Female power gets Revenge
Opening Friday (May 11), Revenge is as lean as they come, pitting a single woman against the three men who left her for dead, impaled on a tree at the bottom of a desert canyon. It’s also an exercise in high style, shot in hot ochre and cool blue, with its protagonist stalking her prey like an avenging immortal in bikini underwear, stripping the power from these men bit by gory bit. (And allegedly sending one patron into a faint when the film went megabuzz at TIFF’S Midnight Madness screening last year.)
Talking to the Straight from Los Angeles, French filmmaker Coralie Fargeat name-checks Kill Bill, Mad Max, and Duel as movies that worked the archetypal turf she was aiming for. “I thought that the desert would be a perfect metaphor and mirror for what’s going on in the minds of the characters,” she says. “They’re becoming more and more wild, they are more and more alone, far from civilization, far from humanity, and connecting with a more visceral part of themselves. So the landscape could really reflect the soul of the movie.”
The setup here is that Jen (Matilda Lutz) has been shipped to a remote compound as the mistress of ultrawealthy libertine Richard (Kevin Janssens). When his two hunting buddies show up for their annual desert killfest, it’s assumed she’s there for the taking, and things get nasty. It gives nothing away to mention that one of these men is, rather potently, completely nude and leaking gallons of blood by the time he finds himself in Jen’s crosshairs. Besides this “traditional reverse of always showing the girl naked and not the guy”, it becomes impossible to ignore the looming presence of raperevenge flicks like 1978’s I Spit on Your Grave, which Revenge trounces in terms of the graphic violence inflicted on its characters. You won’t see a bloodier film this year. But the director is quick to make a distinction.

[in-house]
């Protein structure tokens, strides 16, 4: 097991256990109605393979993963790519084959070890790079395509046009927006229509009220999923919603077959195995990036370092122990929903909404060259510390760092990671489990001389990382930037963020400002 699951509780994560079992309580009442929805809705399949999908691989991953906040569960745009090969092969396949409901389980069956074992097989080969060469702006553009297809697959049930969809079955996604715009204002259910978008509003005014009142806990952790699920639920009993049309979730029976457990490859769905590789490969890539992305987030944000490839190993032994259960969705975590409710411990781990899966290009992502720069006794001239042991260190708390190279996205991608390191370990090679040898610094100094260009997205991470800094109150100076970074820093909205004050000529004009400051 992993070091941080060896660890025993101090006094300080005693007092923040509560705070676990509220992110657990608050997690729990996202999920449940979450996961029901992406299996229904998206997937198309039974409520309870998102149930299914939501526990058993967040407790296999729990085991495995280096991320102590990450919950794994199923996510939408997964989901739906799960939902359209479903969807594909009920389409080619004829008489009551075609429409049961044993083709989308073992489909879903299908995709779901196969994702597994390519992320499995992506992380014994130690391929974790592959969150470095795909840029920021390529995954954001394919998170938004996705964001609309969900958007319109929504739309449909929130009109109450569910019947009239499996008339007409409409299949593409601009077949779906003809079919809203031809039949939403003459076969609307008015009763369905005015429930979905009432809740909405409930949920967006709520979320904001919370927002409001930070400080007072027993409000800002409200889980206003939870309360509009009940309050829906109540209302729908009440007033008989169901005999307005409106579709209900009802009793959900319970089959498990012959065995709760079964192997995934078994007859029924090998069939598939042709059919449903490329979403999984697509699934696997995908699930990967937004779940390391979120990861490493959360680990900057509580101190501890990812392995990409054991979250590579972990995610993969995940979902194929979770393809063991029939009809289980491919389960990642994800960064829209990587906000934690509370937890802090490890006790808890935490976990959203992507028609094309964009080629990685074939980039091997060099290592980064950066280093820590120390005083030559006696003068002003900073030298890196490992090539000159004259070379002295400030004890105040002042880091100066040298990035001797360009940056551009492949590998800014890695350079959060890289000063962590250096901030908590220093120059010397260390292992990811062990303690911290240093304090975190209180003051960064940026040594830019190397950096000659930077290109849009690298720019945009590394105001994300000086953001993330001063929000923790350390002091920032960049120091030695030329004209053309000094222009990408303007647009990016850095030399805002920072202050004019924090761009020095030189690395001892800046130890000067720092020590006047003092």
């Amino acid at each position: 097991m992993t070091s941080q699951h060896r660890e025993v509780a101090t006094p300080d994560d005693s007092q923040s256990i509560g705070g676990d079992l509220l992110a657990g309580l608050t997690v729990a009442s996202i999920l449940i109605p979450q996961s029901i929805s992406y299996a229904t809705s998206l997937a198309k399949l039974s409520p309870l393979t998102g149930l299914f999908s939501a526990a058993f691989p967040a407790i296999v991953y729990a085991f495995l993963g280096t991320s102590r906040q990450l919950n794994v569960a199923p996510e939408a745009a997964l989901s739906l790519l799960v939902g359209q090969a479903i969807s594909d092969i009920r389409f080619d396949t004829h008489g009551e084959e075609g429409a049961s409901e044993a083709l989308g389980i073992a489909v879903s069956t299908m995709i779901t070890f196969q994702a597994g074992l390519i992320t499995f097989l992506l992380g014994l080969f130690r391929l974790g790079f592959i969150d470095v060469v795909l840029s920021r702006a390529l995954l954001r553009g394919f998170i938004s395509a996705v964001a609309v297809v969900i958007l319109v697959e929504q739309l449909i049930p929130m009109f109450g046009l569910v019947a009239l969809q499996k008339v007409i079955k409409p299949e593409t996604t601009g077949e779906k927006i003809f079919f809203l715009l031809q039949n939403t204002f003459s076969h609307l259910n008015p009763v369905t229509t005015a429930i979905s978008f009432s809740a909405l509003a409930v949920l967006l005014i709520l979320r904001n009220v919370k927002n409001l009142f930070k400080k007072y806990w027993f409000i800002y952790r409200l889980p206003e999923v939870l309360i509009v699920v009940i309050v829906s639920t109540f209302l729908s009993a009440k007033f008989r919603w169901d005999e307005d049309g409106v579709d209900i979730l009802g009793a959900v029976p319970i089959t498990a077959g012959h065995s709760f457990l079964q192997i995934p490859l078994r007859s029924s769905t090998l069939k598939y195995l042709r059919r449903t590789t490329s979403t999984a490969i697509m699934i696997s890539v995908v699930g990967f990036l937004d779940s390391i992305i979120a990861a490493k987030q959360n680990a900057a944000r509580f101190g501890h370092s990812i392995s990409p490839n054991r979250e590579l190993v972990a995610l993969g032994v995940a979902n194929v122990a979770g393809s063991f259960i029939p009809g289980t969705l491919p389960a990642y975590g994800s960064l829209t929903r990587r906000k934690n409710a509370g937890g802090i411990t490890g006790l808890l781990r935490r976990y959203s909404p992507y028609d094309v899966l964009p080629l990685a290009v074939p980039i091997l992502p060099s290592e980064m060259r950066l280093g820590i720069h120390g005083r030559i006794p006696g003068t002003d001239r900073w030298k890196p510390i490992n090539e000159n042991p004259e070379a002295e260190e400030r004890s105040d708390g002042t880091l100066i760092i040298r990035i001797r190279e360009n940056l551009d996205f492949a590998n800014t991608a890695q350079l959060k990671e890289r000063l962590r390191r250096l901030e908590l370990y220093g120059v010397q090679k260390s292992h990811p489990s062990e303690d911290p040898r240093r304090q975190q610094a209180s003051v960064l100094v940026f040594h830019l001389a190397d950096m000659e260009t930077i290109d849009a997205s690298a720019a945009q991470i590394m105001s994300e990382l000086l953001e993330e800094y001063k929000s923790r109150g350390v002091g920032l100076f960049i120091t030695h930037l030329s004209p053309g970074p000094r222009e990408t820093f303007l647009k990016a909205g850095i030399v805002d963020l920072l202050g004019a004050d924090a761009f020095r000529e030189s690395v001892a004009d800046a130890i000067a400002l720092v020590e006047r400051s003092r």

“It’s really just a revenge movie,” she says, pointing out that the sexual abuse, when it comes, is barely depicted at all. The sequence derives its power from the unbearable tension that precedes it and the appalling indifference to Jen’s suffering that follows.
“So for me, the rape scene isn’t the core of the movie,” Fargeat says. “I think the psychological violence and the moral violence is even stronger, with the character who does nothing and is gonna put the TV on, and the guy who is gonna tell the girl that it’s her fault.”